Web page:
Last week, the World Economic Forum published a new report – Impact Investing: A Primer for Family Offices. They believed it was necessary because, for family offices and advisers, “there is a shortage of expertise, tools and frameworks to enable engagement” with impact investing. Its laudable aim is to support family offices and high-net-worth individuals to enter the impact investing space in a considered way.
The headlines circulating around the report, however, focused largely on the warning against impact investing. Bloomberg’s link is titled “World’s Richest Families Warned of Impact Investing Hype”, as is the Financial Adviser piece. These headlines get people clicking and talking – but they also skim over the focus of the report, which is meant to provide insight to help family offices and individuals engage in impact investing effectively, not to warn them against it.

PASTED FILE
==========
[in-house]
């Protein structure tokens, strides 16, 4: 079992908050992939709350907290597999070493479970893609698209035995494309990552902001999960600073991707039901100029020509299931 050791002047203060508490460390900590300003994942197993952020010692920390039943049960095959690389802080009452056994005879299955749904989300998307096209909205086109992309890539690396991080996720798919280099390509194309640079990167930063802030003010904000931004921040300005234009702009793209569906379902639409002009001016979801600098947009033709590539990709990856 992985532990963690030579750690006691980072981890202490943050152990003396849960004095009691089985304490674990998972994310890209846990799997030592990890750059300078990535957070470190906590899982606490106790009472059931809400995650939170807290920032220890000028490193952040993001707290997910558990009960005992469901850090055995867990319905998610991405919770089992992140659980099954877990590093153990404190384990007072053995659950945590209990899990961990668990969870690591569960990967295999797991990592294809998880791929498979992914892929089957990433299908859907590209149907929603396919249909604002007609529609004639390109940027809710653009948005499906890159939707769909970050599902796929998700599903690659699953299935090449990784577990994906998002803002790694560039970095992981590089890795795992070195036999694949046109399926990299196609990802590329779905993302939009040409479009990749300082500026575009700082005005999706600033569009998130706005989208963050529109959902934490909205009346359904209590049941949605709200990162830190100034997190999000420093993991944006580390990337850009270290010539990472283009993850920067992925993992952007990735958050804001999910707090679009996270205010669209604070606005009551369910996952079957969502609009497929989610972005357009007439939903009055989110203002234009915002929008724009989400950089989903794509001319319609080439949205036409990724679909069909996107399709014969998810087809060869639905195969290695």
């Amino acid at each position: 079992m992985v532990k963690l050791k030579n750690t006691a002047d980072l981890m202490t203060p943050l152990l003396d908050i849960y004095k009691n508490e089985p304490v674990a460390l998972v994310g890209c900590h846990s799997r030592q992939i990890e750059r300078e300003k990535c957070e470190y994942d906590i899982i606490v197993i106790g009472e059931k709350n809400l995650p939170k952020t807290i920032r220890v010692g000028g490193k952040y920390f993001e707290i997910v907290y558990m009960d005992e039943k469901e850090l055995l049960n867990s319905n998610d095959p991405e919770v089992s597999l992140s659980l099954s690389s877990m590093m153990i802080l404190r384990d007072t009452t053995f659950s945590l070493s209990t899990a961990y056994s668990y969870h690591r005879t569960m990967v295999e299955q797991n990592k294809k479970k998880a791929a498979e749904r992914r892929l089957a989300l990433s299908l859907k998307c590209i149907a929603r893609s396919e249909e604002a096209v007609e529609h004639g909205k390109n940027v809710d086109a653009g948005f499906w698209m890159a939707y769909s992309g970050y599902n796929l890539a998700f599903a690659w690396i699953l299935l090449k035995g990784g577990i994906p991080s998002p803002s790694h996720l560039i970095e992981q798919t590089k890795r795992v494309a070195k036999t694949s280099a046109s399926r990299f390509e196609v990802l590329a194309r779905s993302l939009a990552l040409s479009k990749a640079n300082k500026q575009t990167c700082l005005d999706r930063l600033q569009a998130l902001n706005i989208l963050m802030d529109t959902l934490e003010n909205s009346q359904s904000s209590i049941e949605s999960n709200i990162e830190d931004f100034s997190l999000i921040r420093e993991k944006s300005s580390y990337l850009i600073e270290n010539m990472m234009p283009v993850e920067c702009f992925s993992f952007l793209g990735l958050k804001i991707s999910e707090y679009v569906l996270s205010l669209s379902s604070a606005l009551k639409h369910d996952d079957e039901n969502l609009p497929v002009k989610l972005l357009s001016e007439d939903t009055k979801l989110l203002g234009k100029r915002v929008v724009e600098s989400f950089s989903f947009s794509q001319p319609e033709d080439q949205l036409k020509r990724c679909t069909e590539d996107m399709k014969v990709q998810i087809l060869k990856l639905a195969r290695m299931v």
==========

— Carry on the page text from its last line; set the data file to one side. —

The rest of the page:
For those of us who work in the impact investing space, it is refreshing to have a perspective that moves on from 2014’s constant refrain: “Impact Investing is Mainstreaming”. We raise impact investment for clients – for both early-stage ventures and established businesses and charities – and we know the difficultyof finding the right kind of investment for each company.The right, values-aligned investor matters as much as the capital they provide. Identifying the optimal point on the efficient frontier is more complex when considering the third dimension – impact – in addition to risk and financial return considerations.To matchthese investors and investees and to land on the efficient plane of impact investing, however, wealth advisers and Family Offices need expertise in impact – something that the WEF report argues is lacking.